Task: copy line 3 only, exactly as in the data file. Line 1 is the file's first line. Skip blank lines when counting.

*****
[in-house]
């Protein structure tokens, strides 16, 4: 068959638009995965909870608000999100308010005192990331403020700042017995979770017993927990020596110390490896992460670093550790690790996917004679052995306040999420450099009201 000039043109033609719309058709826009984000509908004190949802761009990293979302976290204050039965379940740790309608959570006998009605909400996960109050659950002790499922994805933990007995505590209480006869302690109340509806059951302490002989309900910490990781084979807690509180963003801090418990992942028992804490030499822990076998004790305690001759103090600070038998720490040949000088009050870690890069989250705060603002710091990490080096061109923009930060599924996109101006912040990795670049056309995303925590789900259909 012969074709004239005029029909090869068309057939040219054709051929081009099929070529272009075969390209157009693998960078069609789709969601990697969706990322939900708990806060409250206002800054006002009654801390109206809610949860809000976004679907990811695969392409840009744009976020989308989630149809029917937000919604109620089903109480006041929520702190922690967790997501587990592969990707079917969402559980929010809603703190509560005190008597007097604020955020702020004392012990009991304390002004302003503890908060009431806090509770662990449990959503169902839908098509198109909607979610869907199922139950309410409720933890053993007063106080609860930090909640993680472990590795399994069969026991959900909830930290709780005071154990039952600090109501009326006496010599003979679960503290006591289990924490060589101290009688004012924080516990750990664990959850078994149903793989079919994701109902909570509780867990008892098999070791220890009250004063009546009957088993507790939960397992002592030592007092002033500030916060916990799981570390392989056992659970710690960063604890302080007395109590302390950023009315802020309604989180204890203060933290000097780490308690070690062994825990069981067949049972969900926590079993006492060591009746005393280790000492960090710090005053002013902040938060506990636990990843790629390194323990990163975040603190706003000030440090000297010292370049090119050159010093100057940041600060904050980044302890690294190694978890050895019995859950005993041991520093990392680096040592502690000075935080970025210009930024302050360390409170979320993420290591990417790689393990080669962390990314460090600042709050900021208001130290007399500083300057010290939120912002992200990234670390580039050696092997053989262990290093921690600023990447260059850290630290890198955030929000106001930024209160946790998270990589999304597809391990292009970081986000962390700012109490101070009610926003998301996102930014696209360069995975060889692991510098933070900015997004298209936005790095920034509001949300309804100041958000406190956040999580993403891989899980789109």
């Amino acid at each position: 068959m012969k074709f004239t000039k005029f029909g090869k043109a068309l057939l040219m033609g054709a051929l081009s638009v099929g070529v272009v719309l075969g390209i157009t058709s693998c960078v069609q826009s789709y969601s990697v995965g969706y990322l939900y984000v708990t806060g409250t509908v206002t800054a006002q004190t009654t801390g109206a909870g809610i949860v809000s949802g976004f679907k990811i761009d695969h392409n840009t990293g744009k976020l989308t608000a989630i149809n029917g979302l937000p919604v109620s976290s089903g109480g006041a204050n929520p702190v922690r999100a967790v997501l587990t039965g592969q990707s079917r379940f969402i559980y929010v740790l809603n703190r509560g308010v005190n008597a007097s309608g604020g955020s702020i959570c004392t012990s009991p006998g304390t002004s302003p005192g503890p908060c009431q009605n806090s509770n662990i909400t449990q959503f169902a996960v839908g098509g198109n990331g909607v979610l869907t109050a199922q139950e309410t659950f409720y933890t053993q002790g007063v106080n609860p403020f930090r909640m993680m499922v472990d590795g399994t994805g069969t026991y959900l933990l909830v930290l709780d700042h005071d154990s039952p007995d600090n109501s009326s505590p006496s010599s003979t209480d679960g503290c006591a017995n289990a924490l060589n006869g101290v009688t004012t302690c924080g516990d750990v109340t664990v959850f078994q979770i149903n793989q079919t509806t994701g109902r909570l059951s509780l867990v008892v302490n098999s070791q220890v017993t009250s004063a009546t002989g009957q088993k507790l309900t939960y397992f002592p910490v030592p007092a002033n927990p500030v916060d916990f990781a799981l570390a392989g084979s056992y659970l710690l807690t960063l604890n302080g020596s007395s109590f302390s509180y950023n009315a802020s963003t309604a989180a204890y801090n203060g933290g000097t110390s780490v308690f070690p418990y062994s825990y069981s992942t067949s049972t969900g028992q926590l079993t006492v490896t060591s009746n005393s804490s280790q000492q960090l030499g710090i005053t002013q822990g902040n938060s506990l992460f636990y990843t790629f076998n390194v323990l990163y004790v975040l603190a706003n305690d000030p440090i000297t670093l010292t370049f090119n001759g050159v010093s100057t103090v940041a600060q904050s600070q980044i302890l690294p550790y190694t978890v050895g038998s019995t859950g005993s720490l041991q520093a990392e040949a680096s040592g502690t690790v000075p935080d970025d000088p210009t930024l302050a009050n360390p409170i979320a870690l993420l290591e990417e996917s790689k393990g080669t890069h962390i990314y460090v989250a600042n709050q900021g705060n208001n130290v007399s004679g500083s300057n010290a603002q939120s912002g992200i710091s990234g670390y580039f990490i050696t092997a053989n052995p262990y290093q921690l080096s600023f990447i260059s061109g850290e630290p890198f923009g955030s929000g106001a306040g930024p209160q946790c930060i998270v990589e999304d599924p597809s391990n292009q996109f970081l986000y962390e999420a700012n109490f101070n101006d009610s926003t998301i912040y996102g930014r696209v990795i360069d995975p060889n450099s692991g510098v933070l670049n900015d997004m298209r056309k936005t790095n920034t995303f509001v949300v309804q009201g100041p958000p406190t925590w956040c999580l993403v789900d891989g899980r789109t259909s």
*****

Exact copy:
């Amino acid at each position: 068959m012969k074709f004239t000039k005029f029909g090869k043109a068309l057939l040219m033609g054709a051929l081009s638009v099929g070529v272009v719309l075969g390209i157009t058709s693998c960078v069609q826009s789709y969601s990697v995965g969706y990322l939900y984000v708990t806060g409250t509908v206002t800054a006002q004190t009654t801390g109206a909870g809610i949860v809000s949802g976004f679907k990811i761009d695969h392409n840009t990293g744009k976020l989308t608000a989630i149809n029917g979302l937000p919604v109620s976290s089903g109480g006041a204050n929520p702190v922690r999100a967790v997501l587990t039965g592969q990707s079917r379940f969402i559980y929010v740790l809603n703190r509560g308010v005190n008597a007097s309608g604020g955020s702020i959570c004392t012990s009991p006998g304390t002004s302003p005192g503890p908060c009431q009605n806090s509770n662990i909400t449990q959503f169902a996960v839908g098509g198109n990331g909607v979610l869907t109050a199922q139950e309410t659950f409720y933890t053993q002790g007063v106080n609860p403020f930090r909640m993680m499922v472990d590795g399994t994805g069969t026991y959900l933990l909830v930290l709780d700042h005071d154990s039952p007995d600090n109501s009326s505590p006496s010599s003979t209480d679960g503290c006591a017995n289990a924490l060589n006869g101290v009688t004012t302690c924080g516990d750990v109340t664990v959850f078994q979770i149903n793989q079919t509806t994701g109902r909570l059951s509780l867990v008892v302490n098999s070791q220890v017993t009250s004063a009546t002989g009957q088993k507790l309900t939960y397992f002592p910490v030592p007092a002033n927990p500030v916060d916990f990781a799981l570390a392989g084979s056992y659970l710690l807690t960063l604890n302080g020596s007395s109590f302390s509180y950023n009315a802020s963003t309604a989180a204890y801090n203060g933290g000097t110390s780490v308690f070690p418990y062994s825990y069981s992942t067949s049972t969900g028992q926590l079993t006492v490896t060591s009746n005393s804490s280790q000492q960090l030499g710090i005053t002013q822990g902040n938060s506990l992460f636990y990843t790629f076998n390194v323990l990163y004790v975040l603190a706003n305690d000030p440090i000297t670093l010292t370049f090119n001759g050159v010093s100057t103090v940041a600060q904050s600070q980044i302890l690294p550790y190694t978890v050895g038998s019995t859950g005993s720490l041991q520093a990392e040949a680096s040592g502690t690790v000075p935080d970025d000088p210009t930024l302050a009050n360390p409170i979320a870690l993420l290591e990417e996917s790689k393990g080669t890069h962390i990314y460090v989250a600042n709050q900021g705060n208001n130290v007399s004679g500083s300057n010290a603002q939120s912002g992200i710091s990234g670390y580039f990490i050696t092997a053989n052995p262990y290093q921690l080096s600023f990447i260059s061109g850290e630290p890198f923009g955030s929000g106001a306040g930024p209160q946790c930060i998270v990589e999304d599924p597809s391990n292009q996109f970081l986000y962390e999420a700012n109490f101070n101006d009610s926003t998301i912040y996102g930014r696209v990795i360069d995975p060889n450099s692991g510098v933070l670049n900015d997004m298209r056309k936005t790095n920034t995303f509001v949300v309804q009201g100041p958000p406190t925590w956040c999580l993403v789900d891989g899980r789109t259909s």